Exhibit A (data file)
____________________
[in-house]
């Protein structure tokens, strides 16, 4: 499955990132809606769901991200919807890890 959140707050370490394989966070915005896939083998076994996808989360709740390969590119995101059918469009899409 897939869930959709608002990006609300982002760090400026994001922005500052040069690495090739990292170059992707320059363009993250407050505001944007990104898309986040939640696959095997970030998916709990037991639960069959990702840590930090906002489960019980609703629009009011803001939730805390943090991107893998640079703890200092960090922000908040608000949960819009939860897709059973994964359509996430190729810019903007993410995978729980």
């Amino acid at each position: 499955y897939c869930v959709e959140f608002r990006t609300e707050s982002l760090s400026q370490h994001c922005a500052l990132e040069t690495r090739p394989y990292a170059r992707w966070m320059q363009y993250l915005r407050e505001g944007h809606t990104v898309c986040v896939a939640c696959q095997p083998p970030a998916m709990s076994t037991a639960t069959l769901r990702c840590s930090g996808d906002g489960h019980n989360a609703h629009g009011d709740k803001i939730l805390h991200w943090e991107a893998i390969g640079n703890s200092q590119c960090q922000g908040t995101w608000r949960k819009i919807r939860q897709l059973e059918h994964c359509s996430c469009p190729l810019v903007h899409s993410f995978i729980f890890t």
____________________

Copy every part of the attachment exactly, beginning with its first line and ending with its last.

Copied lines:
[in-house]
């Protein structure tokens, strides 16, 4: 499955990132809606769901991200919807890890 959140707050370490394989966070915005896939083998076994996808989360709740390969590119995101059918469009899409 897939869930959709608002990006609300982002760090400026994001922005500052040069690495090739990292170059992707320059363009993250407050505001944007990104898309986040939640696959095997970030998916709990037991639960069959990702840590930090906002489960019980609703629009009011803001939730805390943090991107893998640079703890200092960090922000908040608000949960819009939860897709059973994964359509996430190729810019903007993410995978729980």
């Amino acid at each position: 499955y897939c869930v959709e959140f608002r990006t609300e707050s982002l760090s400026q370490h994001c922005a500052l990132e040069t690495r090739p394989y990292a170059r992707w966070m320059q363009y993250l915005r407050e505001g944007h809606t990104v898309c986040v896939a939640c696959q095997p083998p970030a998916m709990s076994t037991a639960t069959l769901r990702c840590s930090g996808d906002g489960h019980n989360a609703h629009g009011d709740k803001i939730l805390h991200w943090e991107a893998i390969g640079n703890s200092q590119c960090q922000g908040t995101w608000r949960k819009i919807r939860q897709l059973e059918h994964c359509s996430c469009p190729l810019v903007h899409s993410f995978i729980f890890t």